A while ago, due to some outings and random conversations, a group of friends and I started referring to going out, drinking, dancing, and having a good time as “networking”. I decided to write a piece about this, but format it as a classroom worksheet, which the character was using as a diary of sorts rather than completing the assignment. Below are the results. I haven’t looked at it for a while, and think I want to expand on it, either as is, or incorporating it into a larger work. Let me know what you think and if you have any other suggestions for questions/answers that could be on the worksheet. Read the rest of this entry
I wrote this one for a creative writing class after reading Lolita. The assignment was to write a piece with the phrase “picnic, lightning”.
After seventeen years of idyllic childhood, the core of Kara’s Stepfordian world was crumbling. As the family sat down for their weekly Sunday picnic, lightning flashed in her mind. Thunderclouds of thoughts and confusion clogged up her contemplating cerebrum. In the terror of this tornado, Kara did not know what to do. All of the structure that she had established in her life was gone. It had begun with a pizza and ended with Kara walking in on her mom and the delivery man. Read the rest of this entry
A punny fellow English major friend and I almost named this one “stream of conciousness.” But the title as it is is perfect, and though I’ve thought of making many changes after readers misunderstood and just failed to “get” this piece, it says exactly what I want it to, and I can’t really imagine any changes without compromising the piece.
Without further rambling…
It is a gorgeous day. I swim freely in my lovely, fast-paced stream, loving life. For a while, I was afraid that I would regret leaving the cave-pond where I grew up, but I longed to escape. I needed change. So I left, and I am loving my life in this action-packed river. But don’t be fooled. Though I have been sheltered, I am not ignorant of the ways of this world. I know the dangers that lurk around every corner, waiting to catch me unawares.
So of course, your bait does not fool me. Yes, that plump worm is tempting, floating there, just begging to be snatched up, but I know that hiding beneath that fleshy mass is a wiry hook- a hook that has caught many fish already, and will catch many more. I refuse to be one of those fish. Read the rest of this entry
The lonely, pale apple hung from the tree as all the children reached for its brighter, more appetizing counterparts. Sharlene, a girl of eight years old, looked up at the tree, stretching her small head as far back as it would go, and decided she would be the one to get the apple at the very top. She pushed her glasses up the bridge of her nose and scrambled to start her ascent.
As the lone apple longingly watched her climb past, it felt a tickle in its skin. A worm was coming to visit! The apple did not mind the worm’s invasive presence, as it so deeply longed for company. Perhaps the worm would stay the night in the burrow it had created. Nights were so much warmer with a friend. Read the rest of this entry
The woman on the park bench is exhausted. Her hair is unbrushed and her head hangs, hiding in the hood of the sweatshirt that conceals the rest of her figure. She’s been sitting for hours, hardly moving, barely distinguishable from the bench she occupies. Several people walk by and consider sitting down, but move on to other benches. Something about her aura pushes them away. It is obvious that the other half of the bench is being saved for someone. Whether this person is tangible or just the ghost of a memory is unclear.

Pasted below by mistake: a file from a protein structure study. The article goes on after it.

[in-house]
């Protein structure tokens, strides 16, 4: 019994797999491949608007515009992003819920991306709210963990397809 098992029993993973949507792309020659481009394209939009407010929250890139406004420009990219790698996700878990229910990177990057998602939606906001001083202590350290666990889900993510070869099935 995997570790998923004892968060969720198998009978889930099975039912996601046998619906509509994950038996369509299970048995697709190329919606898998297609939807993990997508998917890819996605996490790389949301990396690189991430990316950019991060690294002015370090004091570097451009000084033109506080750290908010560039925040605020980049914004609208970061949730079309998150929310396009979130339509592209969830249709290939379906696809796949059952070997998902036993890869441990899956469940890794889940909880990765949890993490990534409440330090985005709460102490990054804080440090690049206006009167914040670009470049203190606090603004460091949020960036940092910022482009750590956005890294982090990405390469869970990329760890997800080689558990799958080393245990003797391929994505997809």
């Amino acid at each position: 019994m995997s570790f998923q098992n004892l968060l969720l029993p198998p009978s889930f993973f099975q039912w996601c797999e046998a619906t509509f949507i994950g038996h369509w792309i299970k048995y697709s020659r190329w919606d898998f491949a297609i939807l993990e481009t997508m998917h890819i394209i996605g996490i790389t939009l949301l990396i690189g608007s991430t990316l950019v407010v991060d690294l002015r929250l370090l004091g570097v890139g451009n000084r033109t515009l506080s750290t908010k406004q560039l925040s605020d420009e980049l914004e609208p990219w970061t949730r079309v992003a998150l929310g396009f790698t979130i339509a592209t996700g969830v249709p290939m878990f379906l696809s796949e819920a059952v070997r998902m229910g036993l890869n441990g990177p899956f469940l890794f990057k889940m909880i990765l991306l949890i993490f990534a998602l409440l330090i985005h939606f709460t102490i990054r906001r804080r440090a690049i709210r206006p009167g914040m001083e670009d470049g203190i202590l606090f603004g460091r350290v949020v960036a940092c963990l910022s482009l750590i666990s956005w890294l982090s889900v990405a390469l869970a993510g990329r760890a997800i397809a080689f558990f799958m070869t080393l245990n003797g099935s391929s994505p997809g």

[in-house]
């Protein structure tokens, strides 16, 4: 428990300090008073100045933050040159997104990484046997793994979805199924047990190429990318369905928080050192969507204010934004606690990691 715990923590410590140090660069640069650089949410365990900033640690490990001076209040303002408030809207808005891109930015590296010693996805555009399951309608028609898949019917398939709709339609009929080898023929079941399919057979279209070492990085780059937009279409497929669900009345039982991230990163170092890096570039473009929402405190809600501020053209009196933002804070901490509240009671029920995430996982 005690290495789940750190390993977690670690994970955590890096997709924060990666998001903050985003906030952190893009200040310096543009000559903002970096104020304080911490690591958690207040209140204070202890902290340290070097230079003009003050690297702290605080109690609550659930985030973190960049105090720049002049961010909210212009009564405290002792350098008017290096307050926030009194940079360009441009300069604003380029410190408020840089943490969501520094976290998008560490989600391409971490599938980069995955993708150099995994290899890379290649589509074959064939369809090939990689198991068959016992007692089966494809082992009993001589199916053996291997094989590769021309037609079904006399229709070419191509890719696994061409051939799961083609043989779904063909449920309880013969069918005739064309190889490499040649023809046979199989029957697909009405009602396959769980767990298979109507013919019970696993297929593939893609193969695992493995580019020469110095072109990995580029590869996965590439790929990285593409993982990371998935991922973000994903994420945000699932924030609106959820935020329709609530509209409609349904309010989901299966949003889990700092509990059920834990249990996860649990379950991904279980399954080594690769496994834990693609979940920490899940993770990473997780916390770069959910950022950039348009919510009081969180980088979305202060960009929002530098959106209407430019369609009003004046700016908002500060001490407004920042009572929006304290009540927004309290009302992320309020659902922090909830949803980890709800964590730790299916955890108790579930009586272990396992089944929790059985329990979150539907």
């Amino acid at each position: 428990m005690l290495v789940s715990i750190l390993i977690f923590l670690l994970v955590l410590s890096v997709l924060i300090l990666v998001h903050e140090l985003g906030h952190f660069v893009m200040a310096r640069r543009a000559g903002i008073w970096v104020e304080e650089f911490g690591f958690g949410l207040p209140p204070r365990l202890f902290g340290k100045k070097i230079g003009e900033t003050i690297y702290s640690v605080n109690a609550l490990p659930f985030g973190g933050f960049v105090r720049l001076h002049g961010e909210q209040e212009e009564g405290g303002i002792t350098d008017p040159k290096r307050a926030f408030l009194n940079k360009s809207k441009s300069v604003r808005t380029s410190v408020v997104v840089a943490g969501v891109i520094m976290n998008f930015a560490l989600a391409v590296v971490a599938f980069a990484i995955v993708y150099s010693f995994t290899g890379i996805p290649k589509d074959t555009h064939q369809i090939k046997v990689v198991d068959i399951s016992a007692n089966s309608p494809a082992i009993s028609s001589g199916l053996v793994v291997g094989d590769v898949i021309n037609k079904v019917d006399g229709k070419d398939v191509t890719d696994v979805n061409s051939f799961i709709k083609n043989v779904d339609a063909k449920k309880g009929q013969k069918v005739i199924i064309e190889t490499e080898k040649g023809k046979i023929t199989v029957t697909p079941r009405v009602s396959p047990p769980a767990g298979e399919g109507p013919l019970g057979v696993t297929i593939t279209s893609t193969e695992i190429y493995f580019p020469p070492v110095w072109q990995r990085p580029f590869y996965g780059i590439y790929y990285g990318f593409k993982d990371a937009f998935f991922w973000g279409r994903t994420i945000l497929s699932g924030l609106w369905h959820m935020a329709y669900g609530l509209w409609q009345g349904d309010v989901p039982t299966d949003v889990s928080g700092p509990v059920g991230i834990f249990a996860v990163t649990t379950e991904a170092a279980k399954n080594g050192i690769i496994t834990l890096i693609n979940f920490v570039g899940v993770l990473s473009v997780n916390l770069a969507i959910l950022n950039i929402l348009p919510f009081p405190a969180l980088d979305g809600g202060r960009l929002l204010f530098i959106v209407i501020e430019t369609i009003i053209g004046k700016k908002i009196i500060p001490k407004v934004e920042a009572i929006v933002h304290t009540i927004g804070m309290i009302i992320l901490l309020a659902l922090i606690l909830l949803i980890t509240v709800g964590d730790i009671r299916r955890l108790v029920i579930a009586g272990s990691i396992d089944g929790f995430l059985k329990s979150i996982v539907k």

A man, casually dressed, stands next to a nearby tree. He watches the woman for a good ten minutes before approaching. He sits like he belongs there, and suddenly, he does. He is the one she’s been waiting for. Read the rest of this entry
Floating, flying, dancing through the air as we usually do, we orbit our moon. We shoot out to the limits of gravity’s reach and squeal with excitement as we get pulled back into her cool embrace. We do this constantly, always moving. Moving is how we obtain our knowledge. Sounds and actions, thoughts and colors from all over the universe bounce by at lightning speed. If we move quickly, we can see them.
This is how we learned that the humans are coming. Read the rest of this entry
This is a piece I wrote a couple of years ago for The Promethean, Concordia University-Portland’s literary journal. It is based (loosely) on a true story.
It all started with a squirrel. Actually, there were three of them, if we’re going to be exact. One would not think that three members of one of the cuter rodent families in the world would be responsible for so much chaos, yet that is precisely what happened.
It was, of course, a normal day in Portland, Oregon. The sun was shining, though it had been raining moments prior and would be raining again within the next quarter hour.
One of the previously mentioned squirrels was out gathering food and forage and going about his normal squirrely business, when he saw two other squirrels. One was a fellow male. The other was the nuttiest smelling female his pheromone detectors had ever sensed. He instantly dropped his load and scurried to get a better look. Read the rest of this entry